Batman V Superman: Dawn of Justice

Why I Can’t Get Excited for Batman v. Superman: Dawn of Justice

One of the most anticipated superhero movies will soon be released, and for many, it is cause to celebrate. Do you remember how you felt when Batman v Superman: Dawn of Justice was first announced? Do you remember the electric numbness that penetrated your entire soul at the glad tidings of such great news? Do you recall your excitement at the grand revelation that Wonder Woman would be included in the movie, and it would serve as a launchpad for the DC Extended Universe?

I don’t.

Maybe it’s just my general decline in interest towards the superhero film genre, or maybe it’s something deeper than that. But no matter how much I want to get excited for BvS (and I do really want to), I just can’t. I realize that many people are hyped beyond belief for this film, but many are also in the same boat as me.

So why are so many people, myself included, feeling an overwhelming sense of apathy towards this great cinematic showdown?

Batman V Superman Set Photos

The initial announcement of a BvS film was surprising and exciting. But the first wave of disappointment hit when it was revealed that Zack Snyder would be in full control of the project, and Christopher Nolan, the man who revived Batman and took him from cheesy hero to brooding anti-hero, would not be involved in the movie. Now, Zack Snyder is great at what he does, which is making big, blockbuster films with a wonderful blend of action and eye-popping visuals that look like everything has been covered with a coating of fairy dust. Snyder’s art and animation style is one of the most interesting in the business, and though many have tried to replicate it, nobody has come close.

But what Snyder is not well known for is making good films. I’m talking about character and plot-driven narratives with incredible writing and acting. That’s Nolan’s territory. And so, for the DCEU to essentially begin with a director who typically cares little for character development is not a good sign.

However, if there is a saving grace to Nolan’s filmmaking, it is the cinematic prowess and skill of Ben Affleck and Chris Terrio, who have both involved in the writing of the script. I have never walked away disappointed from a true Affleck movie, and this is a ray of hope for BvS.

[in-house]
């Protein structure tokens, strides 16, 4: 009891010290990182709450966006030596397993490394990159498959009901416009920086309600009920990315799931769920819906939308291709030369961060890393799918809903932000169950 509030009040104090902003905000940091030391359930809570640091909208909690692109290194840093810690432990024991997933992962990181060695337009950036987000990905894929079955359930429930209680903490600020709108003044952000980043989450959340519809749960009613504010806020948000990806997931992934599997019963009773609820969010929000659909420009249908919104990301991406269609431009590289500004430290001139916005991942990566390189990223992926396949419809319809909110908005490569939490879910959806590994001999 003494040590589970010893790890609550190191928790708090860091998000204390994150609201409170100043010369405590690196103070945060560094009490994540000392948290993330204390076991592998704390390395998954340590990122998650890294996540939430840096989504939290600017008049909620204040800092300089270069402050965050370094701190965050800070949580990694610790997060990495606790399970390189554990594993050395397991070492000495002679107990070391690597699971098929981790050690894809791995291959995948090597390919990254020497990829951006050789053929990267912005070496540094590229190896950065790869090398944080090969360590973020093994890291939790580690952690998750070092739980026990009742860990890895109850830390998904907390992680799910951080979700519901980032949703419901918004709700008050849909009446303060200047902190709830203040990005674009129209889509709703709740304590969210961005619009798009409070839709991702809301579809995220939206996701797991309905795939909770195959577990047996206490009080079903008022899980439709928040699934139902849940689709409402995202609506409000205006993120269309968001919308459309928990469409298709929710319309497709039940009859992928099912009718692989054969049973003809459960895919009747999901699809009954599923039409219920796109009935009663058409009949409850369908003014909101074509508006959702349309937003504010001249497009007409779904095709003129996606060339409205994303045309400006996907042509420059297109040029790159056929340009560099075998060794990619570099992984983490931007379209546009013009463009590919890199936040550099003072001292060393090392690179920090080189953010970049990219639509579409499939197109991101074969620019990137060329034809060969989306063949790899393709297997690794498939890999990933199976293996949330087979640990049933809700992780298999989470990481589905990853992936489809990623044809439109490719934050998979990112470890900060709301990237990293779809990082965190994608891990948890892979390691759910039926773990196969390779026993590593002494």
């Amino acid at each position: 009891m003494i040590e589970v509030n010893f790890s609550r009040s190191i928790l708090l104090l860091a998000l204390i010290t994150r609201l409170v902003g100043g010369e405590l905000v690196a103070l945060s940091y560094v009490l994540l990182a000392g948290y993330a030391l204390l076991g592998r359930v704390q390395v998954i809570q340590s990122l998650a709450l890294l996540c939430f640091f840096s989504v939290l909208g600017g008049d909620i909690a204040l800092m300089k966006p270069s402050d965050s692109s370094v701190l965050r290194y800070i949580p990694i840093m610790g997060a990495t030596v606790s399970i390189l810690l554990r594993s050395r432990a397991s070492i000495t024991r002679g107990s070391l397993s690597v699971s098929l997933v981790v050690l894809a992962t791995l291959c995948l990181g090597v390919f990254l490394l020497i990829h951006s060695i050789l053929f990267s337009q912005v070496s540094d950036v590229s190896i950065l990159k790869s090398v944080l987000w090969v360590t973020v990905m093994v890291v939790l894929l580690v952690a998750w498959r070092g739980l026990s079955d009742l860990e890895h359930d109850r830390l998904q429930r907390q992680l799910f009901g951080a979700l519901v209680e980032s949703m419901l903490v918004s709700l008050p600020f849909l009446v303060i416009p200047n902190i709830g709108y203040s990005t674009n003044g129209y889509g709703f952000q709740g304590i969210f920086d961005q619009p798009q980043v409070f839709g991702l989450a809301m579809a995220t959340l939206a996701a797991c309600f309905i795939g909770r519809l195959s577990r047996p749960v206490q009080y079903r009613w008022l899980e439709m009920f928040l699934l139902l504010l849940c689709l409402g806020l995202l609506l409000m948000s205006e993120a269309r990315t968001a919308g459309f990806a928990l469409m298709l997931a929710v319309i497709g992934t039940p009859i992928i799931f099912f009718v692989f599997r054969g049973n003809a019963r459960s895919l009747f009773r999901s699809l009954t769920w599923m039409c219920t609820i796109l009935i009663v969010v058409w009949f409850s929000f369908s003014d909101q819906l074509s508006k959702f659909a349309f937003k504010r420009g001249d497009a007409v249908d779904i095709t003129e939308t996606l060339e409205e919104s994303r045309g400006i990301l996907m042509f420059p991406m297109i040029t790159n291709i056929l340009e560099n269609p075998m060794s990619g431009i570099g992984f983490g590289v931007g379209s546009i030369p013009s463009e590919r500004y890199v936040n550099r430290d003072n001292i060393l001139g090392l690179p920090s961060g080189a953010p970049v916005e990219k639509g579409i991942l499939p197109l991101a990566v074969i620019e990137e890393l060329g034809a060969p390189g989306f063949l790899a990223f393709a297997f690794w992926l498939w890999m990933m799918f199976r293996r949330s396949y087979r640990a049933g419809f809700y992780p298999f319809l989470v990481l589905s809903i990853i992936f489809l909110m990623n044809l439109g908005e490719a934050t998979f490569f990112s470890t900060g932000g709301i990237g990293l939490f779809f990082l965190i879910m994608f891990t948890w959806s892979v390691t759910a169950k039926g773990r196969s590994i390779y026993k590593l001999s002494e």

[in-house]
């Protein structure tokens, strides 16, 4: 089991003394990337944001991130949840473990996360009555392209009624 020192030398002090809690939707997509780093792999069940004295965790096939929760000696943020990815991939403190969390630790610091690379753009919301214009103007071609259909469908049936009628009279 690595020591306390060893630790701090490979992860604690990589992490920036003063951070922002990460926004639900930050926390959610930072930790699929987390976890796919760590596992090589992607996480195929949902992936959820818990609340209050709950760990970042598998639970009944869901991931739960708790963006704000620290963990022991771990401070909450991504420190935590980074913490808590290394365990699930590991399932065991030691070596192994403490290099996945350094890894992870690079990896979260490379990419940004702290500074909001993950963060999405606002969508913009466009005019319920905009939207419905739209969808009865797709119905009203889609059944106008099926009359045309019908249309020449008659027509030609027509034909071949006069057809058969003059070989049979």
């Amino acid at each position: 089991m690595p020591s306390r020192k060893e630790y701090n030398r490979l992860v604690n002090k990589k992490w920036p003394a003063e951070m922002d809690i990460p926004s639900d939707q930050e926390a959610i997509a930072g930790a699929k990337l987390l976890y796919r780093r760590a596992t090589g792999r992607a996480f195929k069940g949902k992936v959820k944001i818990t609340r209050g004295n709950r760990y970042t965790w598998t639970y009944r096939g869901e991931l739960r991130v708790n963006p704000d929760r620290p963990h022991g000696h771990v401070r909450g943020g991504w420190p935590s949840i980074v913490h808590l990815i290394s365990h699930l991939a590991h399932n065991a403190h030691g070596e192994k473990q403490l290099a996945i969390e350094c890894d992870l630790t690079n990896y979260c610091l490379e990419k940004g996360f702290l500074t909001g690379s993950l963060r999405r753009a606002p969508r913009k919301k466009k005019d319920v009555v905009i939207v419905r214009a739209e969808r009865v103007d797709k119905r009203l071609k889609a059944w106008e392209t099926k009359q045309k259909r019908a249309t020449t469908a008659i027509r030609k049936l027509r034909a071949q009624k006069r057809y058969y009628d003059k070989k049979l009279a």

The characters are one aspect that the DCEU could easily triumph over the Marvel Cinematic Universe, if treated properly. The MCU has proven, time and time again, that character development is of little consequence to them, as long as they have all the recognizable heroes filling their specific roles. Tony Stark, Captain America, Thor — they are all the same as when we first met them. This doesn’t bode well for a franchise, and Marvel and DC alike need to take note of it.

I’d be much more interested in watching superhero films if I could care about the characters lives and personalities, not just their powers and the cool things they can do. Alas, after watching all three trailers for BvS, it appears that this will be the same old tired routine — a 2 hour, 30 minute movie that can be described as a fun romp, but nothing more.

Jessie Eisenberg as Lex Luthor

One area where I think BvS could possibly excel is in the cast. I think that Affleck will be a great Batman, and Henry Cavill has already shown that he has the looks and the skill to be Superman. I think almost every character has been cast perfectly… except Lex Luthor. Jesse Eisenberg is great in a few specific roles, but I don’t think he has any business portraying Superman’s nemesis. Remember that 20 second portion of the BvS trailer from two months ago where Eisenberg, as Lex Luthor, just rambled on and on, hardly even coherent? I haven’t watched a movie trailer that made me feel that uncomfortable in a very long time. But who knows? Maybe Eisenberg can prove me wrong. Maybe I will go down as just a naysayer. I hope so, but I don’t think so.